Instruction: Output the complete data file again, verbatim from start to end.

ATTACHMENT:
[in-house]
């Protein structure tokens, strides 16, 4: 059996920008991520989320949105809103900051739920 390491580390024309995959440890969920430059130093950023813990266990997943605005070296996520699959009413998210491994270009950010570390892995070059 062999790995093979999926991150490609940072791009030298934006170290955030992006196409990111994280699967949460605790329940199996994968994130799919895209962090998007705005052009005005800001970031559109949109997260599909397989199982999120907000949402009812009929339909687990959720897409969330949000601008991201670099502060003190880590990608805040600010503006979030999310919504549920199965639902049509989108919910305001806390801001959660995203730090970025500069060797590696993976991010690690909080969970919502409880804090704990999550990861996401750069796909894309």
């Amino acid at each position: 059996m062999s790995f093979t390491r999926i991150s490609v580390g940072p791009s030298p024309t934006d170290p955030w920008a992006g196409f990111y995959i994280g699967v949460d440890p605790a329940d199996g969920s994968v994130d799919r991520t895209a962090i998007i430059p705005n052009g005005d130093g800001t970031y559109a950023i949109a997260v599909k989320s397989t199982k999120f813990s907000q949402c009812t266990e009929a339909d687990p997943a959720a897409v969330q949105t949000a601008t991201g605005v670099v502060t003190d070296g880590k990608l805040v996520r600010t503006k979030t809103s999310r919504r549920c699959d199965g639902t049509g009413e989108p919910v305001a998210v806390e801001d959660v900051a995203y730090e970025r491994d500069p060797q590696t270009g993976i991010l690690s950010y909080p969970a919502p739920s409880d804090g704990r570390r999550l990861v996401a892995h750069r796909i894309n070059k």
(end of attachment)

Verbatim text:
[in-house]
């Protein structure tokens, strides 16, 4: 059996920008991520989320949105809103900051739920 390491580390024309995959440890969920430059130093950023813990266990997943605005070296996520699959009413998210491994270009950010570390892995070059 062999790995093979999926991150490609940072791009030298934006170290955030992006196409990111994280699967949460605790329940199996994968994130799919895209962090998007705005052009005005800001970031559109949109997260599909397989199982999120907000949402009812009929339909687990959720897409969330949000601008991201670099502060003190880590990608805040600010503006979030999310919504549920199965639902049509989108919910305001806390801001959660995203730090970025500069060797590696993976991010690690909080969970919502409880804090704990999550990861996401750069796909894309």
């Amino acid at each position: 059996m062999s790995f093979t390491r999926i991150s490609v580390g940072p791009s030298p024309t934006d170290p955030w920008a992006g196409f990111y995959i994280g699967v949460d440890p605790a329940d199996g969920s994968v994130d799919r991520t895209a962090i998007i430059p705005n052009g005005d130093g800001t970031y559109a950023i949109a997260v599909k989320s397989t199982k999120f813990s907000q949402c009812t266990e009929a339909d687990p997943a959720a897409v969330q949105t949000a601008t991201g605005v670099v502060t003190d070296g880590k990608l805040v996520r600010t503006k979030t809103s999310r919504r549920c699959d199965g639902t049509g009413e989108p919910v305001a998210v806390e801001d959660v900051a995203y730090e970025r491994d500069p060797q590696t270009g993976i991010l690690s950010y909080p969970a919502p739920s409880d804090g704990r570390r999550l990861v996401a892995h750069r796909i894309n070059k």